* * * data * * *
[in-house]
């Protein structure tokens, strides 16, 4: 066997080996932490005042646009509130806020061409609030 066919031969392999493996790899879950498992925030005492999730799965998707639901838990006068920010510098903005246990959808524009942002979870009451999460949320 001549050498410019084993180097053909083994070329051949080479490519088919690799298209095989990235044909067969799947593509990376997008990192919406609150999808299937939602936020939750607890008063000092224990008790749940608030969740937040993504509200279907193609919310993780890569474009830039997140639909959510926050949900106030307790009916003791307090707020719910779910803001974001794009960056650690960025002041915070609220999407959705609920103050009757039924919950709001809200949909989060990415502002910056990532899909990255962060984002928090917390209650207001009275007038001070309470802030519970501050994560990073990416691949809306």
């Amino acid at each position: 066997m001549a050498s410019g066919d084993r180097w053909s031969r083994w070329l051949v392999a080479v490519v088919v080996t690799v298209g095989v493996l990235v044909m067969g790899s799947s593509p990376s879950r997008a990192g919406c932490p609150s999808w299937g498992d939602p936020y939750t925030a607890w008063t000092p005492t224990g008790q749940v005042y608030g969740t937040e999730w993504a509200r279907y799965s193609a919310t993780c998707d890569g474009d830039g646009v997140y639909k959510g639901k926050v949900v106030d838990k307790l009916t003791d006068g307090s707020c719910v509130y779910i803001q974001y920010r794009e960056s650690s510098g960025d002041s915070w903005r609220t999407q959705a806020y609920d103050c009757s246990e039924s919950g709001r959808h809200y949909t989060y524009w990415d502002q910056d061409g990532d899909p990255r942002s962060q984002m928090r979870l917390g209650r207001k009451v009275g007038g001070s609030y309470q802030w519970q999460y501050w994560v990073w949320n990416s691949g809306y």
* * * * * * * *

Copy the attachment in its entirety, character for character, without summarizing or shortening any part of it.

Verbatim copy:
[in-house]
């Protein structure tokens, strides 16, 4: 066997080996932490005042646009509130806020061409609030 066919031969392999493996790899879950498992925030005492999730799965998707639901838990006068920010510098903005246990959808524009942002979870009451999460949320 001549050498410019084993180097053909083994070329051949080479490519088919690799298209095989990235044909067969799947593509990376997008990192919406609150999808299937939602936020939750607890008063000092224990008790749940608030969740937040993504509200279907193609919310993780890569474009830039997140639909959510926050949900106030307790009916003791307090707020719910779910803001974001794009960056650690960025002041915070609220999407959705609920103050009757039924919950709001809200949909989060990415502002910056990532899909990255962060984002928090917390209650207001009275007038001070309470802030519970501050994560990073990416691949809306």
């Amino acid at each position: 066997m001549a050498s410019g066919d084993r180097w053909s031969r083994w070329l051949v392999a080479v490519v088919v080996t690799v298209g095989v493996l990235v044909m067969g790899s799947s593509p990376s879950r997008a990192g919406c932490p609150s999808w299937g498992d939602p936020y939750t925030a607890w008063t000092p005492t224990g008790q749940v005042y608030g969740t937040e999730w993504a509200r279907y799965s193609a919310t993780c998707d890569g474009d830039g646009v997140y639909k959510g639901k926050v949900v106030d838990k307790l009916t003791d006068g307090s707020c719910v509130y779910i803001q974001y920010r794009e960056s650690s510098g960025d002041s915070w903005r609220t999407q959705a806020y609920d103050c009757s246990e039924s919950g709001r959808h809200y949909t989060y524009w990415d502002q910056d061409g990532d899909p990255r942002s962060q984002m928090r979870l917390g209650r207001k009451v009275g007038g001070s609030y309470q802030w519970q999460y501050w994560v990073w949320n990416s691949g809306y």